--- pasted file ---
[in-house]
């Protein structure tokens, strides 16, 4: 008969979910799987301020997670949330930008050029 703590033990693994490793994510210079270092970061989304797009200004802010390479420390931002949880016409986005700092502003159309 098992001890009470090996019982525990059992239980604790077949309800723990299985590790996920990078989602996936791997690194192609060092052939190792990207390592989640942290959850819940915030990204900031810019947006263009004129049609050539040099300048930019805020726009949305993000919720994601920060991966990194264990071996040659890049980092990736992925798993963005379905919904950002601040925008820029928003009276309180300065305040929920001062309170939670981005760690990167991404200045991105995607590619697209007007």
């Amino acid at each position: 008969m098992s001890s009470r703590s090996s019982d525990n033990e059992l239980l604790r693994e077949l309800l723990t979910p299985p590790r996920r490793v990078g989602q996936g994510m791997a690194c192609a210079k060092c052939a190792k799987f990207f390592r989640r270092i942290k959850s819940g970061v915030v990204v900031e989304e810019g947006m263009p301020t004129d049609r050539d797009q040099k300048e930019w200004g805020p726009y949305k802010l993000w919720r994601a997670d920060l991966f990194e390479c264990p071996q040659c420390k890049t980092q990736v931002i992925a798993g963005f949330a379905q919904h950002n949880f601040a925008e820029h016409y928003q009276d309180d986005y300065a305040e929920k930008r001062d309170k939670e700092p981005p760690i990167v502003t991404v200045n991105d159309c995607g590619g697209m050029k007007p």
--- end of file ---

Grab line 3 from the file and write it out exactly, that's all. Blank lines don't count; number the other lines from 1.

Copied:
């Amino acid at each position: 008969m098992s001890s009470r703590s090996s019982d525990n033990e059992l239980l604790r693994e077949l309800l723990t979910p299985p590790r996920r490793v990078g989602q996936g994510m791997a690194c192609a210079k060092c052939a190792k799987f990207f390592r989640r270092i942290k959850s819940g970061v915030v990204v900031e989304e810019g947006m263009p301020t004129d049609r050539d797009q040099k300048e930019w200004g805020p726009y949305k802010l993000w919720r994601a997670d920060l991966f990194e390479c264990p071996q040659c420390k890049t980092q990736v931002i992925a798993g963005f949330a379905q919904h950002n949880f601040a925008e820029h016409y928003q009276d309180d986005y300065a305040e929920k930008r001062d309170k939670e700092p981005p760690i990167v502003t991404v200045n991105d159309c995607g590619g697209m050029k007007p």